Yeah, in turn based games, you give an order, and it is carried exactly as given. In Spring, not so much. You may give a move order and the unit will be slowed down from bumping in other units and not reach its destination in the allocated time. The direction it's facing when stopping might be uncontrollable. Etc...

Can turn off unit blocking and etc. There's almost always a solution.

My suggestion is go for it. Join #moddev and #lua in the lobby.
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PostPosted: 22 Nov 2011, 22:15 
Journeywar Developer & Mapper
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I want to go to full sarcastic again... but this is not actually a difficult thing to do. Hell its a widget that autopause the game, and resumes once everbody hits the button. Everything is there.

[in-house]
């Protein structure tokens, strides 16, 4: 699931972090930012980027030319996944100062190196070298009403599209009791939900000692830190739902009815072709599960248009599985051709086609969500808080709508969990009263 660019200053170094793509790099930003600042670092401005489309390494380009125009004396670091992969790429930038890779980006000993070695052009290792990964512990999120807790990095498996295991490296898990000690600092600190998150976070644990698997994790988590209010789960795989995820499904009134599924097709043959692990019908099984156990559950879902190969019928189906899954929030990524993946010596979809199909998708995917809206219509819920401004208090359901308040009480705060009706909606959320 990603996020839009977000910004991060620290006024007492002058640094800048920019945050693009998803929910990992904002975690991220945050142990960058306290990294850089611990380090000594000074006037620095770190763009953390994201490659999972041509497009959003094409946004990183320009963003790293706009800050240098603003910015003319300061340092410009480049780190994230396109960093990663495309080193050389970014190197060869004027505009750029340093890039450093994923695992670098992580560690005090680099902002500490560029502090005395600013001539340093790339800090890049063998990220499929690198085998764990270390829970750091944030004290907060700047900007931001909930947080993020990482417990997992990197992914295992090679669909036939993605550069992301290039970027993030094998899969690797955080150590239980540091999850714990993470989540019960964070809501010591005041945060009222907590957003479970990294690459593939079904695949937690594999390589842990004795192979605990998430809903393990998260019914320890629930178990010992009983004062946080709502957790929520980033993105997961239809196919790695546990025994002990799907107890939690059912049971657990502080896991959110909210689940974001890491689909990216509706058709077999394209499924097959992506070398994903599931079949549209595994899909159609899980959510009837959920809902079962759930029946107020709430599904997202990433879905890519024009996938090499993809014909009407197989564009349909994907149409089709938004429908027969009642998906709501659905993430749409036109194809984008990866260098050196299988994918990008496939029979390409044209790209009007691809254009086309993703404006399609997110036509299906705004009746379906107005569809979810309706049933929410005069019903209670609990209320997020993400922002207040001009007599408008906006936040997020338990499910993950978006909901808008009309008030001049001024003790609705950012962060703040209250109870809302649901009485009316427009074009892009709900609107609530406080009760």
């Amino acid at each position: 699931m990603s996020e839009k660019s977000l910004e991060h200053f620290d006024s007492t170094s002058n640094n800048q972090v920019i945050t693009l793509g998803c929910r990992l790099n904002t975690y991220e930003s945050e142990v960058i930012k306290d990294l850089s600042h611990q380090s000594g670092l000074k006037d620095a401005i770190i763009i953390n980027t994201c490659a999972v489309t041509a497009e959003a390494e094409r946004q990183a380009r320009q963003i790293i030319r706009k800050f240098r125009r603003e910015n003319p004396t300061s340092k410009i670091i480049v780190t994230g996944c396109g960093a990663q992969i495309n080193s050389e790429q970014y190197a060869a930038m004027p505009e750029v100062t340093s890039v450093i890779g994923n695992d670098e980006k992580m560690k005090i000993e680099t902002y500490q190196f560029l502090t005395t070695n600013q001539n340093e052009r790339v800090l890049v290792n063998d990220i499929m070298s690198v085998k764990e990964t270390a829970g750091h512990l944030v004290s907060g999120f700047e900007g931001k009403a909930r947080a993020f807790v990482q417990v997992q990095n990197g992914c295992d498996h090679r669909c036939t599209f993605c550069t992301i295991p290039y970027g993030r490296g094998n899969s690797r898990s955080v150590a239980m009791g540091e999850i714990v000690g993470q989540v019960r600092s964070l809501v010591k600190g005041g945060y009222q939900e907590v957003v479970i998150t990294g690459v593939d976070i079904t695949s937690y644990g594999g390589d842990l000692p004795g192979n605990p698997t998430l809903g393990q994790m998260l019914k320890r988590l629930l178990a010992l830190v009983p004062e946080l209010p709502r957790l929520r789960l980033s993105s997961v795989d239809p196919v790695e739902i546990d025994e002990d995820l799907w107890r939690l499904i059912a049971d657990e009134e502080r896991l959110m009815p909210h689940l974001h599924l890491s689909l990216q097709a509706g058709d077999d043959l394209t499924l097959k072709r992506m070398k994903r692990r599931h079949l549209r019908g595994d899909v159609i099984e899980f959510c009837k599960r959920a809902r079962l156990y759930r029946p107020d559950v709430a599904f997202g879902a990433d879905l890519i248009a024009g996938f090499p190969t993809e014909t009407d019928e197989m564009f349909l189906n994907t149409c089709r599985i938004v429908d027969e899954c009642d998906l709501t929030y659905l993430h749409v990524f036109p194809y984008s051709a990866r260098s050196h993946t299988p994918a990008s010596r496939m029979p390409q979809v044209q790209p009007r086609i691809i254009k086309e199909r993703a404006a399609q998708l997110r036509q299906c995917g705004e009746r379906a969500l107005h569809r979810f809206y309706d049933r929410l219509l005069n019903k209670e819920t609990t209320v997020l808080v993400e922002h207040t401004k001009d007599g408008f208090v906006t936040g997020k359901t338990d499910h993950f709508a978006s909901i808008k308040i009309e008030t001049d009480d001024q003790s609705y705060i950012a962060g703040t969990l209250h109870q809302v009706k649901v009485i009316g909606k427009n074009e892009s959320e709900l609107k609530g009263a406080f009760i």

You know normally when such ideas are suggested, new comunity members get some cool greetings. But hey, this is easily acomplished, you can even test with other mods- for example smoths gundam... that way you can refine the gameplay-idea without lots of extra work, before getting the first mechas in.

Spring.SetNoPause
( boolean noPause )

This is the comando to get the engine into pause mode, everything else, deployment and such could be done via knorkes awesome wall that allows for unit movement at the start in a limited square.

Man, listen to that, im rambling like a never grown child. Do you remember Demonwars .. man if we could redo DarkOmen in Spring...

If you got any questions, pm me or join #moddev or #lua for advice. Welcome to the comunity.

PS: Mother u happy noaw?